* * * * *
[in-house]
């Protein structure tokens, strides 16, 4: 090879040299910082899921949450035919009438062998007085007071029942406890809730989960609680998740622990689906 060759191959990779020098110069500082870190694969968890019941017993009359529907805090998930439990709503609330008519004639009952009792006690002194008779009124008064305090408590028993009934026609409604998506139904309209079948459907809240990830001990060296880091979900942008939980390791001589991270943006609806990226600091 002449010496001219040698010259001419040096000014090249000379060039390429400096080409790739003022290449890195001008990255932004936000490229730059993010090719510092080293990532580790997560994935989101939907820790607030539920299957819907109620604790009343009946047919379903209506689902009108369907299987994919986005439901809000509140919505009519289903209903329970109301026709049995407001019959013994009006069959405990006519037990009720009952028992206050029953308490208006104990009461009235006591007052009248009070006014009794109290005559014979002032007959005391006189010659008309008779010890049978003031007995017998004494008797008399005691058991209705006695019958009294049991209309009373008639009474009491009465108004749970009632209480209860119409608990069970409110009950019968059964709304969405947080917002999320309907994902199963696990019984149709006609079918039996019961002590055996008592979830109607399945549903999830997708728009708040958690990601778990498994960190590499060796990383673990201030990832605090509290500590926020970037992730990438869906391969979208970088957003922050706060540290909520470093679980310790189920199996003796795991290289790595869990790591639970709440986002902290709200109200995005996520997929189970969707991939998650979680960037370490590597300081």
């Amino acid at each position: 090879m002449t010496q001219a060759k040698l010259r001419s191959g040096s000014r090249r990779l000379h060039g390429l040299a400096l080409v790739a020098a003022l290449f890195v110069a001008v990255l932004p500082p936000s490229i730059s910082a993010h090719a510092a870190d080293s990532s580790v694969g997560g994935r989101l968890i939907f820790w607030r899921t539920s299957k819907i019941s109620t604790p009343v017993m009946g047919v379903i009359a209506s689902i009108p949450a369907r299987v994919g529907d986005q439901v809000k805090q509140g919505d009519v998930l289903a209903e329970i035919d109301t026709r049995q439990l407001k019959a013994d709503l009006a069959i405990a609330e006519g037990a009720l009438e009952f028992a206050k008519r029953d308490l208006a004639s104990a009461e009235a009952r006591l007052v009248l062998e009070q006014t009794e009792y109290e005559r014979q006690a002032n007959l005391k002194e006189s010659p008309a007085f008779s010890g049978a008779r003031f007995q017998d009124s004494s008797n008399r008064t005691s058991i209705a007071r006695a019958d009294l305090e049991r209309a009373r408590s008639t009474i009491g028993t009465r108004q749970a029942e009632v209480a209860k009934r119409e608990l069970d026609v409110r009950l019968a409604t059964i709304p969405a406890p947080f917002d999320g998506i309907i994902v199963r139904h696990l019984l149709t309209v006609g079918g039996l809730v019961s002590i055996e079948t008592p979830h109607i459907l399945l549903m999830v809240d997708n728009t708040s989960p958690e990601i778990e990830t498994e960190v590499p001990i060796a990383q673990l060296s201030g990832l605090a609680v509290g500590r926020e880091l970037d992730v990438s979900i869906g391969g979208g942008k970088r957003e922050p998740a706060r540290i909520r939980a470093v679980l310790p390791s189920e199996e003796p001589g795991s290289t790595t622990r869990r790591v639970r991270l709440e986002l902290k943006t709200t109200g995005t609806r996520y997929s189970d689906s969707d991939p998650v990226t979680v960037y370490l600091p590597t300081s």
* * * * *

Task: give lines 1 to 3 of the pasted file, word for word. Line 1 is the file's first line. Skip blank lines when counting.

[in-house]
């Protein structure tokens, strides 16, 4: 090879040299910082899921949450035919009438062998007085007071029942406890809730989960609680998740622990689906 060759191959990779020098110069500082870190694969968890019941017993009359529907805090998930439990709503609330008519004639009952009792006690002194008779009124008064305090408590028993009934026609409604998506139904309209079948459907809240990830001990060296880091979900942008939980390791001589991270943006609806990226600091 002449010496001219040698010259001419040096000014090249000379060039390429400096080409790739003022290449890195001008990255932004936000490229730059993010090719510092080293990532580790997560994935989101939907820790607030539920299957819907109620604790009343009946047919379903209506689902009108369907299987994919986005439901809000509140919505009519289903209903329970109301026709049995407001019959013994009006069959405990006519037990009720009952028992206050029953308490208006104990009461009235006591007052009248009070006014009794109290005559014979002032007959005391006189010659008309008779010890049978003031007995017998004494008797008399005691058991209705006695019958009294049991209309009373008639009474009491009465108004749970009632209480209860119409608990069970409110009950019968059964709304969405947080917002999320309907994902199963696990019984149709006609079918039996019961002590055996008592979830109607399945549903999830997708728009708040958690990601778990498994960190590499060796990383673990201030990832605090509290500590926020970037992730990438869906391969979208970088957003922050706060540290909520470093679980310790189920199996003796795991290289790595869990790591639970709440986002902290709200109200995005996520997929189970969707991939998650979680960037370490590597300081």
């Amino acid at each position: 090879m002449t010496q001219a060759k040698l010259r001419s191959g040096s000014r090249r990779l000379h060039g390429l040299a400096l080409v790739a020098a003022l290449f890195v110069a001008v990255l932004p500082p936000s490229i730059s910082a993010h090719a510092a870190d080293s990532s580790v694969g997560g994935r989101l968890i939907f820790w607030r899921t539920s299957k819907i019941s109620t604790p009343v017993m009946g047919v379903i009359a209506s689902i009108p949450a369907r299987v994919g529907d986005q439901v809000k805090q509140g919505d009519v998930l289903a209903e329970i035919d109301t026709r049995q439990l407001k019959a013994d709503l009006a069959i405990a609330e006519g037990a009720l009438e009952f028992a206050k008519r029953d308490l208006a004639s104990a009461e009235a009952r006591l007052v009248l062998e009070q006014t009794e009792y109290e005559r014979q006690a002032n007959l005391k002194e006189s010659p008309a007085f008779s010890g049978a008779r003031f007995q017998d009124s004494s008797n008399r008064t005691s058991i209705a007071r006695a019958d009294l305090e049991r209309a009373r408590s008639t009474i009491g028993t009465r108004q749970a029942e009632v209480a209860k009934r119409e608990l069970d026609v409110r009950l019968a409604t059964i709304p969405a406890p947080f917002d999320g998506i309907i994902v199963r139904h696990l019984l149709t309209v006609g079918g039996l809730v019961s002590i055996e079948t008592p979830h109607i459907l399945l549903m999830v809240d997708n728009t708040s989960p958690e990601i778990e990830t498994e960190v590499p001990i060796a990383q673990l060296s201030g990832l605090a609680v509290g500590r926020e880091l970037d992730v990438s979900i869906g391969g979208g942008k970088r957003e922050p998740a706060r540290i909520r939980a470093v679980l310790p390791s189920e199996e003796p001589g795991s290289t790595t622990r869990r790591v639970r991270l709440e986002l902290k943006t709200t109200g995005t609806r996520y997929s189970d689906s969707d991939p998650v990226t979680v960037y370490l600091p590597t300081s």